IAEA: Natanz facility tough to monitor

'Telegraph': Expansion prompts request for improved safeguards against weapons-grade uranium.

Natanz 248.88 (photo credit: AP [file])
Natanz 248.88
(photo credit: AP [file])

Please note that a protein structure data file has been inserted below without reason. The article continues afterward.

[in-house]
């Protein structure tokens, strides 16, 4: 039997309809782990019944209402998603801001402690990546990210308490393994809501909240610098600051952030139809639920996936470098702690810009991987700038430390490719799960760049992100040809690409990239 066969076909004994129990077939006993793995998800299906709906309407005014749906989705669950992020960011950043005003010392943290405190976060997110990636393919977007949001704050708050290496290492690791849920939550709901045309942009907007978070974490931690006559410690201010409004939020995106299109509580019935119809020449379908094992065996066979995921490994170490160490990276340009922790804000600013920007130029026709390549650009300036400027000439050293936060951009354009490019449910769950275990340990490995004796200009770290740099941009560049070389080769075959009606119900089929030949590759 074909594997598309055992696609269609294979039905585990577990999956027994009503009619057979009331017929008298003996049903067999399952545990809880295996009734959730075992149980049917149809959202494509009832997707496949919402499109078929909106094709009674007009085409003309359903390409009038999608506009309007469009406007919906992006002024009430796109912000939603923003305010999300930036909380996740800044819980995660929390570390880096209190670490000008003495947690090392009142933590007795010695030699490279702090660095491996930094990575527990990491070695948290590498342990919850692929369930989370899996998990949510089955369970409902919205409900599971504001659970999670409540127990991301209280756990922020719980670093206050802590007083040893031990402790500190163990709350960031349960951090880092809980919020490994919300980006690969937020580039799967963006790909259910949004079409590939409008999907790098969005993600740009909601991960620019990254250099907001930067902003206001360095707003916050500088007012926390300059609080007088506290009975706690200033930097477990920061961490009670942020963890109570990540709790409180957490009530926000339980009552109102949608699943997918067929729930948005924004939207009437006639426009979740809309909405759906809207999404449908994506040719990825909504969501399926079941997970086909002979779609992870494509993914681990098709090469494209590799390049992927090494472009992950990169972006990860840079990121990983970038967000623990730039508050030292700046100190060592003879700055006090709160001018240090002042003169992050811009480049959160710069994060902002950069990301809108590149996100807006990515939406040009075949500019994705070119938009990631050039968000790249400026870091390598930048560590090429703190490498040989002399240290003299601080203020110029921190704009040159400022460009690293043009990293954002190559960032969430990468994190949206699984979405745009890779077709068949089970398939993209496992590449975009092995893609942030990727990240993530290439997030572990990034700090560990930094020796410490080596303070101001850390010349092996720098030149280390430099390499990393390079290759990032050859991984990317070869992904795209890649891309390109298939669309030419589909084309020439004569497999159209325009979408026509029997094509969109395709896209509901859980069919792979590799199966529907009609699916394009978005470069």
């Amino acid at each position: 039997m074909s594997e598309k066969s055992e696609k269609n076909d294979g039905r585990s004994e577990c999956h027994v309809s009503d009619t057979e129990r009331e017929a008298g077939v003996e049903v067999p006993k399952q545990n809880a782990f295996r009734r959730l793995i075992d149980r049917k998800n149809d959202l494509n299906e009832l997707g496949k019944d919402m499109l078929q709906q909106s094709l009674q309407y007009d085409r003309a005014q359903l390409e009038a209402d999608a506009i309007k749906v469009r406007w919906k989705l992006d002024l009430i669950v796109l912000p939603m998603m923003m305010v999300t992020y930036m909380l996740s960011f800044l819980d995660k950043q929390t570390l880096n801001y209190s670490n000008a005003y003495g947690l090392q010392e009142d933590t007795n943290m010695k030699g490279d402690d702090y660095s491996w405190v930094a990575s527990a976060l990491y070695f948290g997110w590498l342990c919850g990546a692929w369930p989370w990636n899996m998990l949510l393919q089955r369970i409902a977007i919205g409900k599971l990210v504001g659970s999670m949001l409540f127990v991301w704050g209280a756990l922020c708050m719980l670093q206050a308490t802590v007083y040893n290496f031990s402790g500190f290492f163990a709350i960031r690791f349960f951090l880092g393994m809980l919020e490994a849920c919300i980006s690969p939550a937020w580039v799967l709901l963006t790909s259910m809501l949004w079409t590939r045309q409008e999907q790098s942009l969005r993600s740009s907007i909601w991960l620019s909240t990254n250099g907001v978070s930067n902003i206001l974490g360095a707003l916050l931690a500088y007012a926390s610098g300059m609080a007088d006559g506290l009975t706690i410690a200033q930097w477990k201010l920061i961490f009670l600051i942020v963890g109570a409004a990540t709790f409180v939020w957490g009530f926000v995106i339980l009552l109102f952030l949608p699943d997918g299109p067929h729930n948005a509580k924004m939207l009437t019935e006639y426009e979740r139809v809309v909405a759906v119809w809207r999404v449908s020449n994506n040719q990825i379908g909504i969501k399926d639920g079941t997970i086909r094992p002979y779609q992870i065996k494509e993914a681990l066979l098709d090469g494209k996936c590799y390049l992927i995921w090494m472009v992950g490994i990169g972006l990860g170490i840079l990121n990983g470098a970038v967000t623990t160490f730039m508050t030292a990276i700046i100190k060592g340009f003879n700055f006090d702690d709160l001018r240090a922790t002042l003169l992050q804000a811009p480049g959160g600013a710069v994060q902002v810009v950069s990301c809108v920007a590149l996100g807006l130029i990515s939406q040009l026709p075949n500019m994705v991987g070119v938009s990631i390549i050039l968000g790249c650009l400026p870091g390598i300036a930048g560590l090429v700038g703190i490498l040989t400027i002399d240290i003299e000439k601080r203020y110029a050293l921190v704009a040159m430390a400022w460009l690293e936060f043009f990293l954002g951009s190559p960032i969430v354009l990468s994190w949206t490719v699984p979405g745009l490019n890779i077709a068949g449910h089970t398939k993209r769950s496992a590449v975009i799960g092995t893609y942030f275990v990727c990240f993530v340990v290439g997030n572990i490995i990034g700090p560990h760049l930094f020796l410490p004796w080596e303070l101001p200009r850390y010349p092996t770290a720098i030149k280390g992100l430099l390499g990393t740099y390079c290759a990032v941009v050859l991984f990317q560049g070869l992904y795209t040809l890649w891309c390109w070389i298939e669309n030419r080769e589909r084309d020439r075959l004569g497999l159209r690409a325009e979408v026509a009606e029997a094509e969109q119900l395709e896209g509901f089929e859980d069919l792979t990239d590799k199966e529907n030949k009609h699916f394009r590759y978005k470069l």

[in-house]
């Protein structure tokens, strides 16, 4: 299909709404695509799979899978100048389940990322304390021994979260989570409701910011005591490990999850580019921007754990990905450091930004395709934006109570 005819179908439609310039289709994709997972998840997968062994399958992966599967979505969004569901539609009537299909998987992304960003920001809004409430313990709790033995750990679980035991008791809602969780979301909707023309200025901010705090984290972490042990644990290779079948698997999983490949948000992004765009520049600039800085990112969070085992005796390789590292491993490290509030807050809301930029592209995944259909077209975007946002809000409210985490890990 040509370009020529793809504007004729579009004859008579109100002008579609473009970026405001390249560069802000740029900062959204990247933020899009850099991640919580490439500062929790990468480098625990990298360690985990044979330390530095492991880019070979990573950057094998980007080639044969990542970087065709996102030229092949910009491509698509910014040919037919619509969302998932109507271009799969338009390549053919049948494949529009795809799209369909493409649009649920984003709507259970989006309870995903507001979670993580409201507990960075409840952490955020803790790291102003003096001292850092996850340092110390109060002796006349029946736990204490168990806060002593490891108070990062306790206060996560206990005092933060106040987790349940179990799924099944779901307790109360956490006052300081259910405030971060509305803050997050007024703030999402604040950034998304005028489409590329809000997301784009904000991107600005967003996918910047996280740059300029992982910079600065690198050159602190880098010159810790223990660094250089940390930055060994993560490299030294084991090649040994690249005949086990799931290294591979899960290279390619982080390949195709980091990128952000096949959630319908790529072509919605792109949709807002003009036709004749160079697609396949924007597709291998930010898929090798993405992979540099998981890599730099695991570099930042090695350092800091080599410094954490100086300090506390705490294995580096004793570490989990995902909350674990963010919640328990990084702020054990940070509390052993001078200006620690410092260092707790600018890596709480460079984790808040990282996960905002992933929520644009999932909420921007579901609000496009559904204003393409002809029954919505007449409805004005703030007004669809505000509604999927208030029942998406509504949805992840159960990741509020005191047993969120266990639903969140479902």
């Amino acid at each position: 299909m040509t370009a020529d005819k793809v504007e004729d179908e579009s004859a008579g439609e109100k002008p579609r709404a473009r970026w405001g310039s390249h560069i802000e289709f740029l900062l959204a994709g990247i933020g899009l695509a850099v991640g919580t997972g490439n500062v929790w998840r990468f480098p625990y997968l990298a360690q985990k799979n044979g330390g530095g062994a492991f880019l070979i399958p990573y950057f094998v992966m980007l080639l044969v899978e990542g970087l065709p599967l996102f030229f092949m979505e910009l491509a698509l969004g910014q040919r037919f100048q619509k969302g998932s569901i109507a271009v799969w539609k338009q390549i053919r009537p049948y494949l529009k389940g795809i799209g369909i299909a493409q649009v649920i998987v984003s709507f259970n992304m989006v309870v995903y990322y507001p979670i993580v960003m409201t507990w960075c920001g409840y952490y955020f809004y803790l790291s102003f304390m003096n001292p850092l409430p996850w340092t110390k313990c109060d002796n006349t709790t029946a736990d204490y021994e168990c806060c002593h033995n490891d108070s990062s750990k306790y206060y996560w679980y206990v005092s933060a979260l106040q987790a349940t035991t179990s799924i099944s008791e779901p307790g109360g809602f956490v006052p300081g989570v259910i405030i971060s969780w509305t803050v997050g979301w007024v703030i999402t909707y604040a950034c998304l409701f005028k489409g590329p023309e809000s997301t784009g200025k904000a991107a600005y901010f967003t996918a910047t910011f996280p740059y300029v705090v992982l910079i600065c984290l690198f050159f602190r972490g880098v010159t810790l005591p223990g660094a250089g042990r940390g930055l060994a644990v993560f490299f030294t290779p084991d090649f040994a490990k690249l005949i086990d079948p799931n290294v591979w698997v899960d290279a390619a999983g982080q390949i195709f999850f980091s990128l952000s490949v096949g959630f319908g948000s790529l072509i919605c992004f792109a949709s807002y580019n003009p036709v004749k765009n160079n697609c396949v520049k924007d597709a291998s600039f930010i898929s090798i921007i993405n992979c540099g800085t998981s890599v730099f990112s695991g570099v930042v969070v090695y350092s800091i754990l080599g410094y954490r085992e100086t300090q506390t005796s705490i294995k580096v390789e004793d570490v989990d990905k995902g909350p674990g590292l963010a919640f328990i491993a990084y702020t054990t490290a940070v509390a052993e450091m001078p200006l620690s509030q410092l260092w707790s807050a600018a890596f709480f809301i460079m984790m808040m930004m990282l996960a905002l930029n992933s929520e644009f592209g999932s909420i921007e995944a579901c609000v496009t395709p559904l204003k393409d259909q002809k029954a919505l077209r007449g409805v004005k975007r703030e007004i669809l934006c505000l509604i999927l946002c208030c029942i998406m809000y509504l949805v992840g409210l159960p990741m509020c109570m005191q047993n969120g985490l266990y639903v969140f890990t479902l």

Iran's main nuclear facility is expanding so quickly that United Nations inspectors have asked Teheran for improved safeguards against the production of weapons-grade uranium, the Telegraph reported Tuesday. The British newspaper explained that on a monthly basis, inspectors track Iran's installation of more centrifuges, used to enrich uranium, at the Natanz plant. The job of the UN's International Atomic Energy Agency inspectors is to make sure the centrifuges are not being used to produce the vital material for an atomic bomb. "As long as we are monitoring their facilities, they cannot develop nuclear weapons," the Telegraph quoted IAEA chief Mohammed ElBaradei as saying in a recent interview. However, due to Natanz's rapid growth - with an additional 984 centrifuges becoming operational since February, bringing the total to 4,920, and another 2,301 in various stages of preparation - the IAEA has said that it needs to boost its activities. "Given the increasing number" of centrifuges, "improvements to the containment and surveillance measures at the Fuel Enrichment Plant are required in order for the Agency to continue fully to meet its safeguards objectives," said the agency in its latest report. Sources quoted by the Telegraph said the inspectors were finding it increasingly difficult to monitor Natanz. Cameras have been installed to cover the plant's work, but they need adjusting to keep the new centrifuges under surveillance, they said, explaining that some parts of the facility were under construction while others were in full operation, and so the cameras need to be trained on the right locations. The IAEA report stated that inspectors had "proposed a solution and initiated discussions with Iran." In particular, they are believed to want Iran to allow "remote monitoring" of the Natanz plant, allowing them to send live footage to Vienna. Mark Fitzpatrick, director of the Non-Proliferation Program for the London-based International Institute for Strategic Studies, lamented that the lack of "real time monitoring" of Natanz meant the safeguards in place may not "give a timely warning" if Iran diverted its enrichment efforts towards making a nuclear weapon. The latest report says that all centrifuges and nuclear materials "remain under Agency containment and surveillance". The question is, for how long. "If Iran continues to refuse to allow remote monitoring of Natanz, as well as to refuse to clear up the other areas of concern such as the design information the IAEA has asked for, then there will be a loss of confidence in Iran," said Fitzpatrick.